BOHLŪL, ABŪ WOHAYB, b. ʿAmr b. Moḡīra Majnūn Kūfī, variously cited in later Persian literature as Bohlūl-e majnūn (Bohlūl the fool) or Bohlūl-e dānā (Bohlūl the wise). Originally one of several individuals in early ʿAbbasid times known as ʿoqalāʾ al-majānīn (wise fools) he later by way of a popular tradition relating him to the caliph Hārūn al-Rašīd (d. 193/809) emerged as the archetype of this genre; in late Shiʿite literature he is even embroidered with traits of sanctity.
The only fact of his life known with relative certainty is that he lived mainly in Kūfa and Baṣra and that he died in about 190/805. He met Hārūn al-Rašīd severaltimes, but there are no grounds for assuming the alleged personal relationship with the ʿAbbasid clan.
The earliest mention of Bohlūl is found in Jāḥeẓ (d. 255/868; II, pp. 230f.), who refers to his Shiʿite tendencies (kāna yatašayyaʿ) and quotes four stories, representing him as a fool with a ready wit who had a liking for rough jokes. Bohlūl’s first biographer, Naysābūrī (d. 406/1015; pp. 139-60), drawing on an ever increasing popular tradition, collected fifty stories about Bohlūl, which depict him as a rather harsh and unconventional man, who warns against worldly temptations and is not afraid to address his provocative accusations even against the caliph. In these reports he clearly appears as the archetypal wise fool that he is considered throughout Arabic and Persian literature.
The Shiʿite author Qāżī Nūr-Allāh Šūštarī (956-1019/1549-1610; fols. 124bf.) seems to be responsible for the further development and circulation of the legend around Bohlūl. Confusing Bohlūl al-majnūn with a certain Bohlūl b. Moḥammad mentioned earlier by Ṭūsī (d. 460/1067; p. 160) as a disciple of the imam Jaʿfar al-Ṣādeq (d. 148/765), Šūštarī portrays Bohlūl as a faithful and fearless model Shiʿite, hereby laying the foundation for his later veneration as a Shiʿite saint. As a result his name was included in most works of later Shiʿite rejāl literature (see Aʿyān al-šīʿa XIV, pp. 146-63). On account of the tradition current since earlier times, Bohlūl is later found in popular categories of literature as well, such as Jabalrūdī’s (d. 1054/1644) Jāmeʿ al-tamṯīl (chap. 12). In modern times Bohlūl has become a favorite in several Persian and Turkish popular tales.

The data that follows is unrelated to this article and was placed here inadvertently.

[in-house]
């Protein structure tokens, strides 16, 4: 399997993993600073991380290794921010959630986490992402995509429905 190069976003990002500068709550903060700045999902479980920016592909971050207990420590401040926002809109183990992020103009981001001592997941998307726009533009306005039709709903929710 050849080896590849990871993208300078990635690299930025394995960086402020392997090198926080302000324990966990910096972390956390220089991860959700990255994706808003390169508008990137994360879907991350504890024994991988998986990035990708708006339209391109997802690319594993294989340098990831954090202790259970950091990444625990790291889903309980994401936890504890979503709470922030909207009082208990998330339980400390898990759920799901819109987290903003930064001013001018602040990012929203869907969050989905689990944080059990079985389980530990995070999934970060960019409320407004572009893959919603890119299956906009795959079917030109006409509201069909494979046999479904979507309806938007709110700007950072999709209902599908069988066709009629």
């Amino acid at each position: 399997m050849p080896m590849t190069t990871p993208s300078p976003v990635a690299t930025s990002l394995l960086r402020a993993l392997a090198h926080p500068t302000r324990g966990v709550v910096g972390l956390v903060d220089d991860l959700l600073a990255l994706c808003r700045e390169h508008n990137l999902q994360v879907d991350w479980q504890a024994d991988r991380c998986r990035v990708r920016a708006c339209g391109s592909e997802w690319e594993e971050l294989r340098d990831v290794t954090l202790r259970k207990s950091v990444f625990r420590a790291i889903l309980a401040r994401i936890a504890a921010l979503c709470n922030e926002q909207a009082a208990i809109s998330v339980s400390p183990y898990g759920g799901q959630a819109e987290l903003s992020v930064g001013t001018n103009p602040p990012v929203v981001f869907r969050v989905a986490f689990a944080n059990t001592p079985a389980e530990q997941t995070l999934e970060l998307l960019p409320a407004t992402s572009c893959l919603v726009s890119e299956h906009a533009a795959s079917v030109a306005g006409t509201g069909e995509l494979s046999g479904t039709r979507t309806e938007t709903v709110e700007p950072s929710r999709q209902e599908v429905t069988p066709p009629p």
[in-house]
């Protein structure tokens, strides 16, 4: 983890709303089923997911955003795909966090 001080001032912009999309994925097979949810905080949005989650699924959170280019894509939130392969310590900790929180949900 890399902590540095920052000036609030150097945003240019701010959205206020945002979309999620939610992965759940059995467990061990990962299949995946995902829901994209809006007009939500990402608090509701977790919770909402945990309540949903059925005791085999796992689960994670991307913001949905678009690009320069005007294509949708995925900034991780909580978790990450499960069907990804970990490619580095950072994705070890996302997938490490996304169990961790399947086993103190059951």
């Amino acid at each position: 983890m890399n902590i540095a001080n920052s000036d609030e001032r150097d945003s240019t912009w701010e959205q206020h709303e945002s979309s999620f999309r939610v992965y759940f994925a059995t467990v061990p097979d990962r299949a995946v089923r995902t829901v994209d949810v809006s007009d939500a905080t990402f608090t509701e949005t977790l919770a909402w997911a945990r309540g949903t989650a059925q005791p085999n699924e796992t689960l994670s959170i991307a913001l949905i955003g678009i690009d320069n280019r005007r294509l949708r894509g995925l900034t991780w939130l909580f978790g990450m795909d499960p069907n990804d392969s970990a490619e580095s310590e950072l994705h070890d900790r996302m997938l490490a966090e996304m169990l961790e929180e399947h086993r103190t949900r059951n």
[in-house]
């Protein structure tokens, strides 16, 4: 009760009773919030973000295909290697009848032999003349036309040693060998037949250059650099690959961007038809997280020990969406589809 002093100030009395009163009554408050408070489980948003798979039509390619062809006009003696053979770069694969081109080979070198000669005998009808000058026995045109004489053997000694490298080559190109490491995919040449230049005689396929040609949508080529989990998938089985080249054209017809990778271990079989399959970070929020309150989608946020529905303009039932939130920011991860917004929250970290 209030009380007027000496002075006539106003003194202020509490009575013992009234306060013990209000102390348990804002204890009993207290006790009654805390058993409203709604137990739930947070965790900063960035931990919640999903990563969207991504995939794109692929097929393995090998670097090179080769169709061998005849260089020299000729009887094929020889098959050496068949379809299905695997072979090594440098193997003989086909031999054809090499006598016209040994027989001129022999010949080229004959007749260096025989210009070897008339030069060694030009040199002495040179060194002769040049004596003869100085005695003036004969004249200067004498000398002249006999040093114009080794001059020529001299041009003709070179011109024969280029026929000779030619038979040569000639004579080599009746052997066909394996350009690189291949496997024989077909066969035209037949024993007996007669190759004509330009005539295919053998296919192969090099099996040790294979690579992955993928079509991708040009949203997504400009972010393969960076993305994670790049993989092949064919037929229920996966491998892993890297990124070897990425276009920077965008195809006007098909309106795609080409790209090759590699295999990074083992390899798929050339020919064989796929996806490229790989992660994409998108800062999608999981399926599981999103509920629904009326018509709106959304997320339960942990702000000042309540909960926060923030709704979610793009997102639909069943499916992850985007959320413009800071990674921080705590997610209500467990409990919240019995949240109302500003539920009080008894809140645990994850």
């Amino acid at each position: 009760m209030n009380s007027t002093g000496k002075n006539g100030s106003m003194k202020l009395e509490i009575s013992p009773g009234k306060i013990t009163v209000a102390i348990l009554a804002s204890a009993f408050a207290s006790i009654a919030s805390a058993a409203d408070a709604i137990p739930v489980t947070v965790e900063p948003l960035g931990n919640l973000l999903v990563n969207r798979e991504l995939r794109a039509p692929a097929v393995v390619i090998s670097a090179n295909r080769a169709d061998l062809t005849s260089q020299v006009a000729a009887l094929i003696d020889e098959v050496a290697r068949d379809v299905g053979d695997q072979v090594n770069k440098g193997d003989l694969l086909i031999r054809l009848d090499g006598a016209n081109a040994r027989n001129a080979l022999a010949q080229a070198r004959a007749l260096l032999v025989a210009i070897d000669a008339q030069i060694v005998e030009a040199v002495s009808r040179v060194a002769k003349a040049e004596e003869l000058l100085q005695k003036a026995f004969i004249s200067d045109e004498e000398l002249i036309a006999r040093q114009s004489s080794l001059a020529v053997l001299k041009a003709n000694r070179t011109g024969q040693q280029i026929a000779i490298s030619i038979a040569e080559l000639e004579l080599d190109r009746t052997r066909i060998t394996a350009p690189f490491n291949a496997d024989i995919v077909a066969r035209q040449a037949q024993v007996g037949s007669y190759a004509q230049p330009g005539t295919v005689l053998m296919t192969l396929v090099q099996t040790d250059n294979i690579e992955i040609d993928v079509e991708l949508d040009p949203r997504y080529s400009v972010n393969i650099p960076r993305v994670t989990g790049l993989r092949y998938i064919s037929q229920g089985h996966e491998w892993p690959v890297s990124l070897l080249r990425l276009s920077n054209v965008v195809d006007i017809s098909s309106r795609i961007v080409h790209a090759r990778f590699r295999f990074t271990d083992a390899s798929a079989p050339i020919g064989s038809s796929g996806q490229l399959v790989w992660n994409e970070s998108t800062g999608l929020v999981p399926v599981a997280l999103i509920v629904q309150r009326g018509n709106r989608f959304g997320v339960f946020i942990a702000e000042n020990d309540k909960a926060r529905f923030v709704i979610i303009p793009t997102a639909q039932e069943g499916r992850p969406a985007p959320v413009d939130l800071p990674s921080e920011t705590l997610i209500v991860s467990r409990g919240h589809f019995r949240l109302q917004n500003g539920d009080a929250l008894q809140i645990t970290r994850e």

By way of the Turkish Laṭāʾef (fol. 39a-b) of Lāmeʿī Čelebī (d. 939/1532) Bohlūl even found his way into Barthélemy d’Herbelot’s Bibliothèque orientale (pp. 156f.), where he is listed under the distorted form of Bahalul. Referring to this source Western literature further depicts him as the court jester of Hārūn al-Rašīd (see, e.g. Flögel, pp. 172f.; Doran, pp. 68f.).
Evidence of Bohlūl’s lasting popularity was given at the beginning of this century by two Persian journals bearing his name (see Solṭānī, I, pp. 31f., nos. 74f.), and more recently a five-volume compilation of stories about Bohlūl and other figures of devotion has been published (Ṣadr).
J. Doran, The History of Court Fools, London, 1858, repr. New York, 1966.
K. F. Flögel, Geschichte der Hofnarren, Liegnitz and Leipzig, 1787. B. d’Herbelot, Bibliothèque orientale, Maestricht, 1776.
Moḥammad-ʿAlī Jabalrūdī, Jāmeʿ al-tamṯīl, Tehran, 1276/1859.
Abū ʿOṯmān ʿAmr b. Baḥr Jāḥeẓ, al-Bayān wa’l-tabyīn, ed. ʿAbd-al-Salām Moḥammad Hārūn, vols. I-IV, Baghdad and Cairo, 1380/1961.
Lāmeʿī Čelebī, Laṭāʾef, ms. Berlin or. quart 1746.
U. Marzolph, Der Weise Narr Buhlul, AKM 46/3, Wiesbaden, 1983 (with exhaustive biography and bibliography).
Idem, “Der Weise Narr Buhlul in den modernen Volksliteraturen der islamischen Länder,” Fabula 28, 1987, pp. 72-89.
Ḥasan b. Moḥammad Naysābūrī, Ketāb ʿoqalāʾ al-majānīn, ed. ʿOmar al-Asʿad, Beirut, 1987. ʿA. Ṣadr, Bohlūl-e ʿāqel, Tehran, 1343 S./1964.
M. Solṭānī, Fehrest-e rūz-nāmahā-ye fārsī dar majmūʿa-ye Ketāb-ḵāna-ye Markazī wa Markaz-e Asnād-e Dānešgāh-e Tehrān, Tehran, 1354 Š./1975.
Qāżī Nūr-Allāh Šūštarī, Majāles al-moʾmenīn, litho., n.p., n.d.
Moḥammad b. Ḥasan Ṭūsī, Ketāb al-rejāl, Najaf, 1381/1961, p. 160.
See also Brockelmann, GAL, S. I, p. 350; EI1 I, pp. 804f.; EI2 I, pp. 1288f.; and Sezgin, GAS I, pp. 636f.
Originally Published: December 15, 1989
Last Updated: December 15, 1989
This article is available in print.
Vol. IV, Fasc. 3, pp. 319-320